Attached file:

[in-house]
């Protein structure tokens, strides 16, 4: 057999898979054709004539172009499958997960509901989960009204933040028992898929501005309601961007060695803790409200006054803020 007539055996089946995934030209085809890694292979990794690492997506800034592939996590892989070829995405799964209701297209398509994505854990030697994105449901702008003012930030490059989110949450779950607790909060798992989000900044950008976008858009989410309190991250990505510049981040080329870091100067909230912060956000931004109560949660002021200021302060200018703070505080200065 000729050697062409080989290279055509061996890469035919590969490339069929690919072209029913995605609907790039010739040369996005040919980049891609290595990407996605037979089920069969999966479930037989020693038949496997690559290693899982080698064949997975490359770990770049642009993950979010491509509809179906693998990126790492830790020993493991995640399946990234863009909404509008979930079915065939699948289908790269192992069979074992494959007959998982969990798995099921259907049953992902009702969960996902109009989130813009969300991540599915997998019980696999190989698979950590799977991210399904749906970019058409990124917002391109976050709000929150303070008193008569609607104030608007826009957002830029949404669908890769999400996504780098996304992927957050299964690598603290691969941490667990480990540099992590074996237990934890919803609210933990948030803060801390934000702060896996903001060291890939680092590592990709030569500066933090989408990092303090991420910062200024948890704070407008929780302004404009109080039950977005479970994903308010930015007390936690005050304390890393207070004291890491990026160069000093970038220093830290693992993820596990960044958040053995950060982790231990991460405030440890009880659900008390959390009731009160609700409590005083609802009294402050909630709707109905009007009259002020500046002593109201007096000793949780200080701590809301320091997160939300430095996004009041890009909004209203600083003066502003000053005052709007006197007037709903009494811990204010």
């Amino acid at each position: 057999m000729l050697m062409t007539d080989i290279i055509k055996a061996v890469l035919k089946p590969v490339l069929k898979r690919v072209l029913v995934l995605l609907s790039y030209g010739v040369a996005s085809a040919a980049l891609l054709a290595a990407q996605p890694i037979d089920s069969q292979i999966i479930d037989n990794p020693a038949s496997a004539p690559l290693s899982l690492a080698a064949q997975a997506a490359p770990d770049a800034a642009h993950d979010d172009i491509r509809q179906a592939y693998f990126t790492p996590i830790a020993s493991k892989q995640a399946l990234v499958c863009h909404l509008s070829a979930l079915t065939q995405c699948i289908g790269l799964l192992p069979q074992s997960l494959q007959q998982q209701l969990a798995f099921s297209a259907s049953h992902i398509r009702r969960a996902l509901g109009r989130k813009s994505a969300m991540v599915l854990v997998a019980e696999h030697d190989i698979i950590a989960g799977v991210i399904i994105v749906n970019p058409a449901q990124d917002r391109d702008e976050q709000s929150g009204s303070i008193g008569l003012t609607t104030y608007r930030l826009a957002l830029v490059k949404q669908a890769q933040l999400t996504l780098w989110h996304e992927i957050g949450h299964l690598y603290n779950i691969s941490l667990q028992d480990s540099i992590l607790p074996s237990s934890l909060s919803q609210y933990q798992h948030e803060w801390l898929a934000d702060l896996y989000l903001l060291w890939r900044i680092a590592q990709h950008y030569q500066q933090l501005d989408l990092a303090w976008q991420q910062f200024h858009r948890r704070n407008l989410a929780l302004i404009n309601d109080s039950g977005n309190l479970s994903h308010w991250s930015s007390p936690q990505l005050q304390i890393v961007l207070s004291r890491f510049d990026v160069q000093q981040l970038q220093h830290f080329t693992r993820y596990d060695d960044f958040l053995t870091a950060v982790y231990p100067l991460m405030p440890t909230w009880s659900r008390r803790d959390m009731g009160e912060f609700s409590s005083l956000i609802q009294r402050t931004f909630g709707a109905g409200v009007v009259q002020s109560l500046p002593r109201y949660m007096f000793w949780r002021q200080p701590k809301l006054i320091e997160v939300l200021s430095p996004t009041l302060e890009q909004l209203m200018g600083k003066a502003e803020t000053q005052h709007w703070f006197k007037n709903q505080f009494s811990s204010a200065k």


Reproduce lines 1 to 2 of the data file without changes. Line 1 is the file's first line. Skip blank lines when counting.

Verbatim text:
[in-house]
């Protein structure tokens, strides 16, 4: 057999898979054709004539172009499958997960509901989960009204933040028992898929501005309601961007060695803790409200006054803020 007539055996089946995934030209085809890694292979990794690492997506800034592939996590892989070829995405799964209701297209398509994505854990030697994105449901702008003012930030490059989110949450779950607790909060798992989000900044950008976008858009989410309190991250990505510049981040080329870091100067909230912060956000931004109560949660002021200021302060200018703070505080200065 000729050697062409080989290279055509061996890469035919590969490339069929690919072209029913995605609907790039010739040369996005040919980049891609290595990407996605037979089920069969999966479930037989020693038949496997690559290693899982080698064949997975490359770990770049642009993950979010491509509809179906693998990126790492830790020993493991995640399946990234863009909404509008979930079915065939699948289908790269192992069979074992494959007959998982969990798995099921259907049953992902009702969960996902109009989130813009969300991540599915997998019980696999190989698979950590799977991210399904749906970019058409990124917002391109976050709000929150303070008193008569609607104030608007826009957002830029949404669908890769999400996504780098996304992927957050299964690598603290691969941490667990480990540099992590074996237990934890919803609210933990948030803060801390934000702060896996903001060291890939680092590592990709030569500066933090989408990092303090991420910062200024948890704070407008929780302004404009109080039950977005479970994903308010930015007390936690005050304390890393207070004291890491990026160069000093970038220093830290693992993820596990960044958040053995950060982790231990991460405030440890009880659900008390959390009731009160609700409590005083609802009294402050909630709707109905009007009259002020500046002593109201007096000793949780200080701590809301320091997160939300430095996004009041890009909004209203600083003066502003000053005052709007006197007037709903009494811990204010």